Many of the appliances for sale in the U.S. are ENERGY STAR certified, meaning they use less energy than their conventional, non-energy efficient counterparts.
However, energy-efficient appliances often come at a price premium, leaving many homeowners to wonder: are energy-efficient appliances worth it?
In most cases, the answer is yes. The amount that you’ll save depends on your electricity costs and the appliances you are looking to replace, as well as the incentives available for energy-efficient products in your area.
ENERGY STAR appliances can significantly reduce your electric bills.
On average, home appliances – including washers, dryers, dishwashers, refrigerators, freezers, etc.– will account for 20% of your home’s total electric bill. ENERGY STAR appliances, which are certified by the U.S. Department of Energy, can reduce that share. The average home appliance lasts for 7-10 years, and an ENERGY STAR-certified appliance will use anywhere from 10-50% less energy each year than a non-energy efficient equivalent.
By replacing the appliances in your home with ENERGY STAR certified appliances, you are making an investment that will reduce your energy bill for years to come, which is especially important when you recognize that electricity rates are increasing annually. That being said, some appliances use more energy than others. The amount you save is also dependent on the age of your current appliances and the electricity rates that you pay.
Dryers are the most energy-hungry appliance that can be found in the average American home. According to the Natural Resources Defense Council (NRDC), a typical dryer can consume as much energy per year as a new energy-efficient refrigerator, washing machine, and dishwasher combined – and if you have an older model, that number could be even higher. ENERGY STAR certified dryers use 20% less electricity than a conventional model, which will save you on average $210 in electric bills over your energy-efficient dryer’s lifetime.
If you pair your energy-efficient dryer with an energy-efficient washing machine, you’ll see additional savings on both your electric bill and your water bill. An ENERGY STAR certified clothes washer uses 40-50% less energy and about 55% less water than standard washers.
When you replace your conventional washing machine with an energy-efficient model, you can expect to save up to around $50/year on utility and water bills. Energy-efficient front-loading clothes washers also require less laundry detergent than top-loading washers, so you save more money from week to week.
There have been significant advances in refrigerator technology over the past 15 years, which means that old refrigerators are one of the biggest energy hogs in many U.S. homes. The ENERGY STAR certified refrigerators available on the market today are nearly 10% more energy-efficient than models that meet the federal minimum energy standard. If you have an older refrigerator, you can save even more on your energy bills with an energy-efficient refrigerator: ENERGY STAR qualified refrigerators to use up to 40% less energy than the conventional models sold back in 2001.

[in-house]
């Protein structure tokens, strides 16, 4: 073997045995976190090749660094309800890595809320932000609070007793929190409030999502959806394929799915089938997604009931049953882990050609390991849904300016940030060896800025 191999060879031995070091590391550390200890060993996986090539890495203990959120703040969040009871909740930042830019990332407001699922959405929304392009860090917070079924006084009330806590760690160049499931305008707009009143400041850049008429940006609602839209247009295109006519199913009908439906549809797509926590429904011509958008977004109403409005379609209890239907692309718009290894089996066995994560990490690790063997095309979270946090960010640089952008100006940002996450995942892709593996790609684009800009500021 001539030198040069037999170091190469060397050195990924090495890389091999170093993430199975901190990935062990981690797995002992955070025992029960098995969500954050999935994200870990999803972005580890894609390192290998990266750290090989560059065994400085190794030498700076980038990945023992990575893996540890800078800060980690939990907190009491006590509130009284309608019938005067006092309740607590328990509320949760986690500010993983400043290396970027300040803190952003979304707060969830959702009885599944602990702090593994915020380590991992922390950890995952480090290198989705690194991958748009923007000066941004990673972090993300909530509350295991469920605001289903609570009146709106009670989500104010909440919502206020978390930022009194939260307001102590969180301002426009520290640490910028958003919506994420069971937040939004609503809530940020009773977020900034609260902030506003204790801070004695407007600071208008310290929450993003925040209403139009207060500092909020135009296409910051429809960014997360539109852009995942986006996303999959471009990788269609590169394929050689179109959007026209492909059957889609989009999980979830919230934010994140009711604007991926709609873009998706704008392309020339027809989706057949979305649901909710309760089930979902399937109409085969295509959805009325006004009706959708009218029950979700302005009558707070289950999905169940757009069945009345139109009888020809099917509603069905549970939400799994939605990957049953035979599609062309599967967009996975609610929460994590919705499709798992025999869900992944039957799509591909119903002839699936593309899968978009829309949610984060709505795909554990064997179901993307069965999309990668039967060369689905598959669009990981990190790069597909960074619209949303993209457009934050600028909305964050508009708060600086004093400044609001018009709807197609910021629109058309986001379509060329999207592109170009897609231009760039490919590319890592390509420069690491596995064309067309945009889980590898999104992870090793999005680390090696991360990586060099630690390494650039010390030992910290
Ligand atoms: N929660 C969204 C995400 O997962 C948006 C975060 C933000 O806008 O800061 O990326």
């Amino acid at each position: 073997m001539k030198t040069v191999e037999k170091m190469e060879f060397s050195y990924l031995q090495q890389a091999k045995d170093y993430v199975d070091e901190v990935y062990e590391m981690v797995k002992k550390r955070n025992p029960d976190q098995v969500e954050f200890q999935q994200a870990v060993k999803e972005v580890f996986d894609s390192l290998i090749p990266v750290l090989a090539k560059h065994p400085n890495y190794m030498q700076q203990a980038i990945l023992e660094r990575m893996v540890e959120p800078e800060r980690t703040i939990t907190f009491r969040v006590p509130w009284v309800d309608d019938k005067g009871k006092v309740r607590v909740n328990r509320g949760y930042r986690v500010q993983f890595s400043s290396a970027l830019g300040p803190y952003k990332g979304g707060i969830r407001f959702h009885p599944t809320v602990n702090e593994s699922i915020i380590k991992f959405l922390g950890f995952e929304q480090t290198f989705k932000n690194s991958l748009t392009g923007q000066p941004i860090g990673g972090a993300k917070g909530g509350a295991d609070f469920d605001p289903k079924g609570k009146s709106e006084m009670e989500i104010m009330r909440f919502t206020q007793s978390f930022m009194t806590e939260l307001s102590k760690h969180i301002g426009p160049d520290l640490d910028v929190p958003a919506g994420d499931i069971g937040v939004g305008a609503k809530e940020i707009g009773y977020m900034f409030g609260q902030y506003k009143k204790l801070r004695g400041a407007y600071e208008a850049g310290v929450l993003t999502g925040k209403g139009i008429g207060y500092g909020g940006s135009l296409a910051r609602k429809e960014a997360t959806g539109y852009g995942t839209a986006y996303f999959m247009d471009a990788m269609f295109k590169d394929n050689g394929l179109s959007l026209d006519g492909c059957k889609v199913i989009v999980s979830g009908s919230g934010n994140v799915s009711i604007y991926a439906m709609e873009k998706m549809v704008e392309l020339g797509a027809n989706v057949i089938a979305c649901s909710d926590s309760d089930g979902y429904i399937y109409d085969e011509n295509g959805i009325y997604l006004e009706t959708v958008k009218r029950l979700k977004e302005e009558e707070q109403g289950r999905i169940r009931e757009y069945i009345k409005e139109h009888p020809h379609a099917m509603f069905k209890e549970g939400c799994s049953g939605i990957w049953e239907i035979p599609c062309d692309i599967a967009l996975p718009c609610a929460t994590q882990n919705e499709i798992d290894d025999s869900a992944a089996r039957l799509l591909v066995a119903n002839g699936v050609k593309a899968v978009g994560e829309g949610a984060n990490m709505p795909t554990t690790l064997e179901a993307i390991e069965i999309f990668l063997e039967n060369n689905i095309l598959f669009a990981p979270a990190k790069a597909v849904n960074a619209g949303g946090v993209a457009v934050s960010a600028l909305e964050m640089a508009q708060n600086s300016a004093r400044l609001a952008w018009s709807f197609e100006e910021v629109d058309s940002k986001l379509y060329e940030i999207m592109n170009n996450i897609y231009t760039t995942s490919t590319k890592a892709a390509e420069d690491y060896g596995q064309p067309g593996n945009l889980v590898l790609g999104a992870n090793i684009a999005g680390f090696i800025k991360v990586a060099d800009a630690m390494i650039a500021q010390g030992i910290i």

Dishwashers may not use as much power as a constantly-running refrigerator or high-heat clothes dryers, but the electricity and water that is needed to run a dishwasher cycle add up. ENERGY STAR certified dishwashers are 12% more efficient than non-certified models currently for sale, and installing an energy-efficient dishwasher will save you around $25 a year.
Energy-efficient appliance rebates can increase your savings
While energy-efficient appliances can come at a price premium, they’ll save you money in the long term by reducing your electricity bills. In many cases, there are also state, local, or utility rebates that will decrease your out-of-pocket costs. Plus, if you’re getting rid of an older appliance, you may even be able to get a rebate for recycling it.
When should you invest in top energy-efficient appliances?
When you replace the appliances in your home with energy-efficient upgrades, you can save hundreds of dollars a year on your energy bill. The savings you achieve from a single energy-efficient appliance may seem small on its own, but your home appliances will last anywhere from 7-10 years – and those small monthly savings will add up over time, and in most cases, the price premium you pay will more than offset your energy savings.
That being said, the amount of money you’ll save with energy efficiency measures is dependent on how much you’re willing to invest. For example, you can shave a few dollars off your bills by replacing incandescent lightbulbs with LEDs, but if you want to cut your bills more significantly, you’ll have to replace the appliances and systems that use the most energy.
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